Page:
At one point, the city's crime rate took center stage.
Houston's current mayor, Sylvester Turner, argued that the city's crime rate is low, but his opponents said otherwise.
"When you have a mayor who wants to rely on stale FBI statistics, I know where those came from," Tony Buzbee said. "There's 23,000 documented gang members in the city of Houston. Even this Mayor's police chief says we have an ongoing gang war in the city of Houston. We should be talking about this and doing something about it."
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Although burglaries were down from 17,108 in 2017 to 16,317 in 2018, Sue Lovell proposed that as mayor she would add more policing in neighborhoods.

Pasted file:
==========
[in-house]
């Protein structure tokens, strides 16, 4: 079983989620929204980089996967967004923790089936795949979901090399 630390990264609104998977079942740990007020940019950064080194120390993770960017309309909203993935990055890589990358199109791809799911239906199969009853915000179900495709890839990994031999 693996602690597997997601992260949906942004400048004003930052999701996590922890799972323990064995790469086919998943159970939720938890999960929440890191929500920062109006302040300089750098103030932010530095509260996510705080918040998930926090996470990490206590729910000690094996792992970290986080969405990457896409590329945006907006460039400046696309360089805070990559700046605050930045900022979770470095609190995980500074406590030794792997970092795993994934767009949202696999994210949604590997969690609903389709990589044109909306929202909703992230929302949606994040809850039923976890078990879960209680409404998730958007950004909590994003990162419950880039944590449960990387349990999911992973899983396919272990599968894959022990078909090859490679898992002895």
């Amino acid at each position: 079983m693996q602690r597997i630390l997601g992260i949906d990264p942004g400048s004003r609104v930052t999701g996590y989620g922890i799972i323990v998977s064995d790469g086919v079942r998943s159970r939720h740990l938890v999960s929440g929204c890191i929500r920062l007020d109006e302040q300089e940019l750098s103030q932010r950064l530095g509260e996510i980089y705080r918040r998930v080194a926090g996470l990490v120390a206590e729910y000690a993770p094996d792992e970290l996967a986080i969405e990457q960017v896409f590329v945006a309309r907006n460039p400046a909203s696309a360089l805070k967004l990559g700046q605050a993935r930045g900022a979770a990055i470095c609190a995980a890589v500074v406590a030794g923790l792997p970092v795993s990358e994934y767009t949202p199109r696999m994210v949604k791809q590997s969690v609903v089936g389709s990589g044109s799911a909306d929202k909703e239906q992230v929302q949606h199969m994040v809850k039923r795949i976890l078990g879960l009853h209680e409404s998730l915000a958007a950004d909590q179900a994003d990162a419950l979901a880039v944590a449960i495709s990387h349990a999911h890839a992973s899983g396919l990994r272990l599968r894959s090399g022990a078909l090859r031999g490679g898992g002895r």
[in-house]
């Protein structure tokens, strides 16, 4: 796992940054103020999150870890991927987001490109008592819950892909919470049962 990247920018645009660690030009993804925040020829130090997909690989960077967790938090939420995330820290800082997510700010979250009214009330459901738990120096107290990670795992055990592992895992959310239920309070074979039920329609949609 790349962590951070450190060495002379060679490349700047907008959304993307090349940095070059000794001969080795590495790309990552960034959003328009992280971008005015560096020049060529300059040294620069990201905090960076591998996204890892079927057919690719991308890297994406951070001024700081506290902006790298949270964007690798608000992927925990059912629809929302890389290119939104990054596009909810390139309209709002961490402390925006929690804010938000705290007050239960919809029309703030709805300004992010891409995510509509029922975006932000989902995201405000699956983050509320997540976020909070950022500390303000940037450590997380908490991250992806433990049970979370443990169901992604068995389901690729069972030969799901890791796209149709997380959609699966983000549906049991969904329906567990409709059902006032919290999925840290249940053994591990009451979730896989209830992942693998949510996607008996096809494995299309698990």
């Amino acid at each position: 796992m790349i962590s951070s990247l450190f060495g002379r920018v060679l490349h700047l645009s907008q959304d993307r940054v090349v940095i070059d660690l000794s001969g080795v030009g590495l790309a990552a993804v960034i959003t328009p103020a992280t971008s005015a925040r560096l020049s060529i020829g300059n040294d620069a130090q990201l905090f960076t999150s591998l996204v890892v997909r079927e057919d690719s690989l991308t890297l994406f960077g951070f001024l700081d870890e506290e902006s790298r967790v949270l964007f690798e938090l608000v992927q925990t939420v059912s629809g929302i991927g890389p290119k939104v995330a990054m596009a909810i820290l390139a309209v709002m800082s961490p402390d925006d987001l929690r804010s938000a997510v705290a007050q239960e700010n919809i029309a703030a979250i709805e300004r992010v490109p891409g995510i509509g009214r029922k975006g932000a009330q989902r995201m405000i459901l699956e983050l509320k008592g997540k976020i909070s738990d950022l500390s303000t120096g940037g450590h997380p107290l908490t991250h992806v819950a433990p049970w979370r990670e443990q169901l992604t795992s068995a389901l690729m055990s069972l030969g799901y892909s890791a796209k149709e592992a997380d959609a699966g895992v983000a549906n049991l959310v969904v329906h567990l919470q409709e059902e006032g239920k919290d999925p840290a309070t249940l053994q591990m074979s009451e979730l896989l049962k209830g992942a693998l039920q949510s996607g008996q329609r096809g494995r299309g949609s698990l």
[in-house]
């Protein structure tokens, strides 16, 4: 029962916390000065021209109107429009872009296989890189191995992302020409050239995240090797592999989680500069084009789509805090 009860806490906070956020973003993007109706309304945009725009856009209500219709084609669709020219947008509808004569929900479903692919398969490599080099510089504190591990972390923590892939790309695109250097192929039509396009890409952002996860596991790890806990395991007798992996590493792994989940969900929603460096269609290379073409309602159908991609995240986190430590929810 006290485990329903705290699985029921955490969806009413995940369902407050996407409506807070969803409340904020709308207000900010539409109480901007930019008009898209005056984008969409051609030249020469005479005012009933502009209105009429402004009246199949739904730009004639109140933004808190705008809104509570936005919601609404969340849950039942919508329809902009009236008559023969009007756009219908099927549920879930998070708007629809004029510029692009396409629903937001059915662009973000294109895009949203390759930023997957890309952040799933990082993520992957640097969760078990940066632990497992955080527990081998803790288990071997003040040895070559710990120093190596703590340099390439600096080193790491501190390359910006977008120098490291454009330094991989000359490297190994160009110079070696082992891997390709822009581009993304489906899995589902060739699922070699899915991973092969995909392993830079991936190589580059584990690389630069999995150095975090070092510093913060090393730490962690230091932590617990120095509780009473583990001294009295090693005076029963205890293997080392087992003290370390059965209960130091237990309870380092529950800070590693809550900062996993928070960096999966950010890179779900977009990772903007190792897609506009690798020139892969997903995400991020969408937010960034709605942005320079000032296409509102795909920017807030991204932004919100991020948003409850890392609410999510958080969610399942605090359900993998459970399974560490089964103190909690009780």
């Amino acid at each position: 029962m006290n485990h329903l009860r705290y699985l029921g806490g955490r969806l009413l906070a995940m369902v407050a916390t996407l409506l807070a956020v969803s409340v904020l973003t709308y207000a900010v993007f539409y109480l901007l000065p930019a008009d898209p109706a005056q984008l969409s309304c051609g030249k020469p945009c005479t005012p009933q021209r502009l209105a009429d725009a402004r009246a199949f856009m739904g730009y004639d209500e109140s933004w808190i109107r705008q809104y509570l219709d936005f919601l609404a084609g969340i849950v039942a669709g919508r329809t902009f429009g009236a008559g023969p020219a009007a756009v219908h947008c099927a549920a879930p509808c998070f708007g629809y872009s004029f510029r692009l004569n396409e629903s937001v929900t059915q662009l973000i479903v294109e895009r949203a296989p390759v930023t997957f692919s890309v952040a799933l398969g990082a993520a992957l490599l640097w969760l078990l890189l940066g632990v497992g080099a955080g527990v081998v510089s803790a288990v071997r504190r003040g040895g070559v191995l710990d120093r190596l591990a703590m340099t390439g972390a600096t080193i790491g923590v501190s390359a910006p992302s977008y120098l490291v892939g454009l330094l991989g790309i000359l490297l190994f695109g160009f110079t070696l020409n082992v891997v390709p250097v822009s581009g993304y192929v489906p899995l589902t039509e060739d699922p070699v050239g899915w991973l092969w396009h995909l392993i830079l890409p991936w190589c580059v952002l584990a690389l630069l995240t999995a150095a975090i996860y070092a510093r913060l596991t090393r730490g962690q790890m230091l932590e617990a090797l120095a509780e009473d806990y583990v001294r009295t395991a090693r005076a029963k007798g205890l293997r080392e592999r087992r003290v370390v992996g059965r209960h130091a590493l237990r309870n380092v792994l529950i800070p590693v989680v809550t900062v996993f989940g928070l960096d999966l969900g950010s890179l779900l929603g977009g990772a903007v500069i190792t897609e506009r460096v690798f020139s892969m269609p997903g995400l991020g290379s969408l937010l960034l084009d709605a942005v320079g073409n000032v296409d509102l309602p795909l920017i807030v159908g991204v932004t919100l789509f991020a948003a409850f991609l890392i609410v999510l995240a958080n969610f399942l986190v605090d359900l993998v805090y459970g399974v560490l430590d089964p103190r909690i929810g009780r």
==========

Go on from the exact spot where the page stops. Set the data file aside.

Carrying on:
"The only time I see any police officers come through my neighborhood is when they're going from one place to another," Lovell said. "My idea of good policing to keep crime down is to have police officers in your neighborhood doing neighborhood policing, police that you know and you can talk to."
Candidate Bill King, who said he's been tracking the crime stats since 2000, claims that violent crime is up.
A 2018 FBI crime report showed a slight increase in violent crime rates overall, but murders and rapes were down year to year.
Another candidate, Dwight Boykins, later took a jab at Turner while also trying to sympathize with victims affected by violent acts.
"You tell those family members that have lost a loved due to crime that those stats are down. As mayor of the city, one thing I can promise you, I would never respond to that question and brag that the numbers are down," Boykins said.